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Pennsylvania experimented with the use of a parental coordinator in custody cases, as you may recall from a prior post on this site  That is to say, in PA, a judge could appoint a parental coordinator to enforce a custody order or handle the process of making modifications to it.

Good Law?   

Long story short, in 2013, Pennsylvania ended its experiment with the use of parental coordinators.  This was made official via the Pennsylvania Supreme Court adoption of Rule of Civil Procedure 1915.11-1.  Pursuant to the new rule, only judges may make decisions in child custody cases, which also includes hearing officers/masters.  Thus, the courts may not appoint any other person to render decisions or recommendations or alter a custody order in child custody cases.  Moreover, effective May 23, 2013, all existing orders appointing Parental Coordinators were vacated.

Why The New Rule?

The Supreme Court of Pennsylvania had a concern with recent controversies in 2 different counties concerning juvenile placement and guardians ad litem.

The Consequences:  A Good Thing? 

It depends on whom you ask.   Many Judges like the idea of delegating duties to a parental coordinator.  Certain family law attorneys viewed the program as having value as an important bridge between the parties, lawyers, and the courts.  An argument could be made that the program should have been tweaked, but not dismantled.    Regardless, abolishing the program will favors transparency and add to more direct accountability for decisions in child custody court.

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Legislative Action

State Senator Lisa Baker said introduced a bill that mandates no judge enter an order changing the custody arrangement of a child of a deployed military service person.  This custody law came in response to a complaint by grandparents who lived in her senatorial district and were barred from seeing their grandson during their son’s deployment  to Iraq.

The separation of children from their parents serving in the military overseas is already a challenging situation.  It gets compounded when a child is also separated from the deployed parent’s relatives.

On April 12, Governor Tom Corbett signed the bill into law in Pennsylvania.

Under the new law, a service member who is being deployed abroad may now petition the court for a temporary order to assign custody rights to his or family members while he or she is overseas.  This also means that when a service member is deployed, a judge cannot then change the custody arrangement for the child unless it finds it is in the best interest of the child to do so.

Importantly, it also allows the the family members of the deployed soldiar to step into the shoes of the serviceman or woman to exercise the same custody rights that their service member, while he or she is away, which provides a shortcut to allow involvement of extended family.

The law also eases the burden of soliders overseas in terms of attending court and conferneces. The new law specifically allows parents serving in the military overseas to testify in court via phone, videoconference or other electronic means if they can’t appear personally in court.  This law is designed to recognize the sacrafice of service persons deployed to serve their country.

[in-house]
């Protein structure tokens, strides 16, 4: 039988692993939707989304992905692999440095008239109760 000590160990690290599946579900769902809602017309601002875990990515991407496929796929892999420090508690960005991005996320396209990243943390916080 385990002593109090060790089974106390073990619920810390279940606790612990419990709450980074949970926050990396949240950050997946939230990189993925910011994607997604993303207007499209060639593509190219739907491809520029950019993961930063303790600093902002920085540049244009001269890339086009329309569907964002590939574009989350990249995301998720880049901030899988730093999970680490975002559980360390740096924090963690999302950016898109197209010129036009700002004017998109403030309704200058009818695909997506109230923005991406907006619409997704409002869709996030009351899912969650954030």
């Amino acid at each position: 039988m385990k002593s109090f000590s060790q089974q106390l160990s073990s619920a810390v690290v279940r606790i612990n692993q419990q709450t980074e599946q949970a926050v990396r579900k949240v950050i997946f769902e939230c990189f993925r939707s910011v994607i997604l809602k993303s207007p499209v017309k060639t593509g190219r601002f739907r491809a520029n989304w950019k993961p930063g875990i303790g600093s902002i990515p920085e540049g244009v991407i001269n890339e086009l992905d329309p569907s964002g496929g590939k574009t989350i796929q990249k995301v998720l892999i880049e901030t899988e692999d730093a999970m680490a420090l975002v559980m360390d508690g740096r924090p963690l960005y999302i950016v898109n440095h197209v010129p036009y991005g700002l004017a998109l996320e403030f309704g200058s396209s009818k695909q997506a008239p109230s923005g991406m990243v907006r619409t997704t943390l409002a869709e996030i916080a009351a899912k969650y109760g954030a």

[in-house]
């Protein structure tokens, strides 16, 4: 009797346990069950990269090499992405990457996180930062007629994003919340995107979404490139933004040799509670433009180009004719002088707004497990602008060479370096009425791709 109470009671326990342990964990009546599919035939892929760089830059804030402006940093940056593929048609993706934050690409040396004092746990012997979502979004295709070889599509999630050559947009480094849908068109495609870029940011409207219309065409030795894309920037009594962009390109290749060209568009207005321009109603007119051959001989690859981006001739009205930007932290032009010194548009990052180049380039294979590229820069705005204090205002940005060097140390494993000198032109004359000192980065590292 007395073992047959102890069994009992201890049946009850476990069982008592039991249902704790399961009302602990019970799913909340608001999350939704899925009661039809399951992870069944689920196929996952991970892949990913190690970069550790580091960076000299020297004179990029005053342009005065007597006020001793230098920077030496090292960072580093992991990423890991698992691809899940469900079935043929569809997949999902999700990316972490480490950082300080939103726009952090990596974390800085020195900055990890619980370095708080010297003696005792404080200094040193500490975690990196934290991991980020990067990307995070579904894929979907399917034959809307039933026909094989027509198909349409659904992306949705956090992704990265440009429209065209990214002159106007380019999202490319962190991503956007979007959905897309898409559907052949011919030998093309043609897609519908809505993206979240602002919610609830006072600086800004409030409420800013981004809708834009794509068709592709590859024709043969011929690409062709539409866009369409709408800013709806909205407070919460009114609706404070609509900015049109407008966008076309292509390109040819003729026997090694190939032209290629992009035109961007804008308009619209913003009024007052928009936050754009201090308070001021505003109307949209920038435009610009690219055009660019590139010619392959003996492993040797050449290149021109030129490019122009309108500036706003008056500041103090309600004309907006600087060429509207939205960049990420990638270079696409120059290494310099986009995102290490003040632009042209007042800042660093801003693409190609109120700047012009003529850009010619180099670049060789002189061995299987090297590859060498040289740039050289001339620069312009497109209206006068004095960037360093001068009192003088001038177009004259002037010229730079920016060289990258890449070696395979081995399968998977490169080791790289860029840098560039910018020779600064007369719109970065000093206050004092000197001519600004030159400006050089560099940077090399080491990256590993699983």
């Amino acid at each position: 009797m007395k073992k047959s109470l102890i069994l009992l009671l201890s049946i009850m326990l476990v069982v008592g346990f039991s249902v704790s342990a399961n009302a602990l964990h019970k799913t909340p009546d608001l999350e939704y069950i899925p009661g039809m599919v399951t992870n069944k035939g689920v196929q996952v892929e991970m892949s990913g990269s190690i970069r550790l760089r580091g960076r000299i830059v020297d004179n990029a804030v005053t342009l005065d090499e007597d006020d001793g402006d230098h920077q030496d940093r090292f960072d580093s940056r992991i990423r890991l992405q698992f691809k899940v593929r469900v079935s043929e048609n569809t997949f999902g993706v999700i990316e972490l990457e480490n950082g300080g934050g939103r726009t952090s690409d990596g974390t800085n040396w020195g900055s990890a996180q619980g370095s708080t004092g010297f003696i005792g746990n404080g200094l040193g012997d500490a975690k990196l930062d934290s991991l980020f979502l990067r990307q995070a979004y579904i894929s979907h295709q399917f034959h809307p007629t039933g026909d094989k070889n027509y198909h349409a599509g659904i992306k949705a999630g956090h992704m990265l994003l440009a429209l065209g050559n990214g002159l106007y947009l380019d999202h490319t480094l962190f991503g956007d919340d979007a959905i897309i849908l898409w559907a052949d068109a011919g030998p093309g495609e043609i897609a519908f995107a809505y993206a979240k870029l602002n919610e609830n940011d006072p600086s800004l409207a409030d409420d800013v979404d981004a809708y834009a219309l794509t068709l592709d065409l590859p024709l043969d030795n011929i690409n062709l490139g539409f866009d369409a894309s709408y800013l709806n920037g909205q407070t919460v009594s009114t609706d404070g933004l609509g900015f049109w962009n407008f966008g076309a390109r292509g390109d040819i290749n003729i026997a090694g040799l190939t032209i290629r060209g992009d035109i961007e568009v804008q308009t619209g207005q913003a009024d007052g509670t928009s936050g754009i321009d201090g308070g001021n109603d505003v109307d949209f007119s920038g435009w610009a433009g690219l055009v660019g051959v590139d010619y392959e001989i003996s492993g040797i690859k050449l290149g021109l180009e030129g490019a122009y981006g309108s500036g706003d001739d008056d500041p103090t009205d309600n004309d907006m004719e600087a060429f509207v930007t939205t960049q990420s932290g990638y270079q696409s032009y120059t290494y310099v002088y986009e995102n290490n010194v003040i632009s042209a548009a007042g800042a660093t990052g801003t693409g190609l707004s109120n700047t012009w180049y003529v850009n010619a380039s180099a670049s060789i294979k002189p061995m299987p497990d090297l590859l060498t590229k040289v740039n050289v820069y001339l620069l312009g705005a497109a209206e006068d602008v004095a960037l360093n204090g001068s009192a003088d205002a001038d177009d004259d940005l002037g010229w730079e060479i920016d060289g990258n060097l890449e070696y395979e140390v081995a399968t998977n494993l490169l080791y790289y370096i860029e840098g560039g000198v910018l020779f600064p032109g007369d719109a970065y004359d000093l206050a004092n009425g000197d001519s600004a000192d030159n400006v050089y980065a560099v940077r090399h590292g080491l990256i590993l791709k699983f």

This is a positive development overall for the interplay between state courts and our troops who are obeying natoinal duties.  Kudos to State Senator Lisa Baker and all those who supported this law.

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A couple days ago, the local CBS affiliate in Las Vegas reported that the District Attorney’s office out there generated $100,000 from parents delinquent on outstanding child support obligations.   

How was it done?  

Evidently, the DA had offered amnesty in the form of relief from impending bench warrants against essentially “dead beat” parents.  On the surface, this sounds like a windfall for custodial parents seeking support.  However, in this particular case, the use of government resources can be questioned.  Evidently, to get the above-referenced 100K in outstanding child support, the DA’s office had to meet with 400 delinquent payors and negotiate payment plans.  That works out to only $250 per dead-beat payor (assuming that these 400 people were the source of the above-referenced 100K).  In our firm’s Western Pennsylvania practice, we see arrears cases frequently; the typical amount owed in arrears is usually well in excess of 250 bucks, especially where the case has escalated to where a bench warrant has been issued for non-payment.  That said, each case turns on the facts.  In certain cases, getting $250 from someone who would rather face jail time than pay child support may be considered a victory, of sorts. 

Either way, it is encouraging that the Las Vegas DA worked so hard to reach out to delinquent parents to pull them back into the fray, even if the net amount received may not have been substantial.   In our practice, in too many cases we see parents feel (and act) disconnected from the system.   Many parents harbor hostility toward they very system designed to protect their children.  This hostility often spills over into the realm of custody.  Dialogue is important and it should be encouraged at every turn in all types of family law issues. Thus, any effort by the Courts (or the DA’s office in this case) that effectively engages delinquent payors should be commended.  

So, congrats to the Las Vegas DA for bringing disassociated parents back into the mix!

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